Cookies on this website

We use cookies to ensure that we give you the best experience on our website. If you click 'Accept all cookies' we'll assume that you are happy to receive all cookies and you won't see this message again. If you click 'Reject all non-essential cookies' only necessary cookies providing core functionality such as security, network management, and accessibility will be enabled. Click 'Find out more' for information on how to change your cookie settings.

Calcium is an essential micronutrient for birds during egg formation and for skeletal development in nestlings. Habitat level studies suggest that birds breeding in low-calcium areas may be limited in the size or number of eggs they lay and in the quality of their nestlings. However, as birds forage non-randomly and may travel considerable distances to acquire calcium, describing different breeding environments in terms of their calcium availability is problematic. Here we explore the spatial relationships between 300-fold variation in soil calcium and the life-history traits of ca. 6,000 pairs of great tits breeding in a single continuous woodland over 41 years. Controlling for other habitat differences, we found strong positive associations between soil calcium, clutch size and recruitment at spatial scales of over 300 m from each nestbox, suggesting that females may have been travelling inter-territorially to acquire calcium during egg formation. Soil calcium near each nestbox (mean distance = 58 m) was a strong positive predictor of mean fledgling mass, suggesting that local calcium was more important during nestling stages. We found no effect of soil calcium on lay-date or egg mass. This study is the first to provide evidence that small woodland passerines are limited by calcium availability at several different spatial scales. However, experimental work is necessary to test the causality of these spatial patterns.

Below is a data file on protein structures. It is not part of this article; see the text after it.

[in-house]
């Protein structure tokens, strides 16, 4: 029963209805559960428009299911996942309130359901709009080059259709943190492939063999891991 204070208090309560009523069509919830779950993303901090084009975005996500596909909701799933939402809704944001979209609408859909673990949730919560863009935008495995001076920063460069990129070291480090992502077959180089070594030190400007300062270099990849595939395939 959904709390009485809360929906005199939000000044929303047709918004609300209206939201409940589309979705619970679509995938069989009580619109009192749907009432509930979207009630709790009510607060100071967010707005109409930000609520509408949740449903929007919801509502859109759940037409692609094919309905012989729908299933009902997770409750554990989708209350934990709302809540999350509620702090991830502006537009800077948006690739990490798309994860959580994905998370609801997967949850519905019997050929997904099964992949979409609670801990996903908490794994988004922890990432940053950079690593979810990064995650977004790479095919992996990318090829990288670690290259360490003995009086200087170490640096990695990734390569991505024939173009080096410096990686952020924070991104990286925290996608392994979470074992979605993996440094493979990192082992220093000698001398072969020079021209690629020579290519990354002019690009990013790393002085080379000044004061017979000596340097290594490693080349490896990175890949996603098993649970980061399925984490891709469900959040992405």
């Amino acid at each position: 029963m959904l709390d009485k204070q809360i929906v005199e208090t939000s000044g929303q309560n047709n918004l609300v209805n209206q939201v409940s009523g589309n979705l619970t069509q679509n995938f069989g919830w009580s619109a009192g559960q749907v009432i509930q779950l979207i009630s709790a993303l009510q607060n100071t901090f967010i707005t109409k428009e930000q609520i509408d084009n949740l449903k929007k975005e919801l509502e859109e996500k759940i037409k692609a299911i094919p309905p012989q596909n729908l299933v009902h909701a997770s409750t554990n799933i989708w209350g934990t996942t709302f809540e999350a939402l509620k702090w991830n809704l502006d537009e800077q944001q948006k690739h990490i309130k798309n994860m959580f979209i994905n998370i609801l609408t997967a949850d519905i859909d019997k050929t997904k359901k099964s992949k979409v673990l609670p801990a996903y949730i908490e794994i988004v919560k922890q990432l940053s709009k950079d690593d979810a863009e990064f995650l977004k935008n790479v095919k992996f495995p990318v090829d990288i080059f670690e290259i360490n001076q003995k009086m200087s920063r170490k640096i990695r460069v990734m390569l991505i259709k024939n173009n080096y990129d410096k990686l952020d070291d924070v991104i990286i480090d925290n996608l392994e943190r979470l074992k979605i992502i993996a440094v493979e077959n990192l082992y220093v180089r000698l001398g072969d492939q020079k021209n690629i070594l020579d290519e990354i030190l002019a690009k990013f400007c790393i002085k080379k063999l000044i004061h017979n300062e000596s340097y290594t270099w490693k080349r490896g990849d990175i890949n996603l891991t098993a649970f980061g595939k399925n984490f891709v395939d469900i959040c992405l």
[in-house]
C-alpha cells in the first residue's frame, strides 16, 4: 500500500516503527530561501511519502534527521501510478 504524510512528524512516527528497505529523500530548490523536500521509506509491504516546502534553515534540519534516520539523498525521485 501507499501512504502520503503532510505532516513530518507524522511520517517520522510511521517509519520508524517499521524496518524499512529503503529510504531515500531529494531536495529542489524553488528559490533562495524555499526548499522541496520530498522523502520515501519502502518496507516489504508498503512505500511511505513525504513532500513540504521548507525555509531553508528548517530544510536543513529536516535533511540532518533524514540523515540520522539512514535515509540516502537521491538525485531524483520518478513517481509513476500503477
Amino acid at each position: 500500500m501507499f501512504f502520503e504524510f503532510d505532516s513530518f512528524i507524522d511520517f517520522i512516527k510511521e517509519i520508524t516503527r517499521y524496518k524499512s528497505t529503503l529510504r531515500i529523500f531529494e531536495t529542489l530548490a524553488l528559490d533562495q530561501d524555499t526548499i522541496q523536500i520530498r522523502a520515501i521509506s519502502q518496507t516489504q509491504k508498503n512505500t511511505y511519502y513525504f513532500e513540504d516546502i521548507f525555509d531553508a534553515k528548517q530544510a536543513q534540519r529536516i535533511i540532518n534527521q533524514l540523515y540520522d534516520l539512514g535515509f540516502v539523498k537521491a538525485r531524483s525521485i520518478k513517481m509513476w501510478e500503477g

Original publication




Journal article



Publication Date





463 - 472


Animals, Calcium, Feeding Behavior, Passeriformes, Reproduction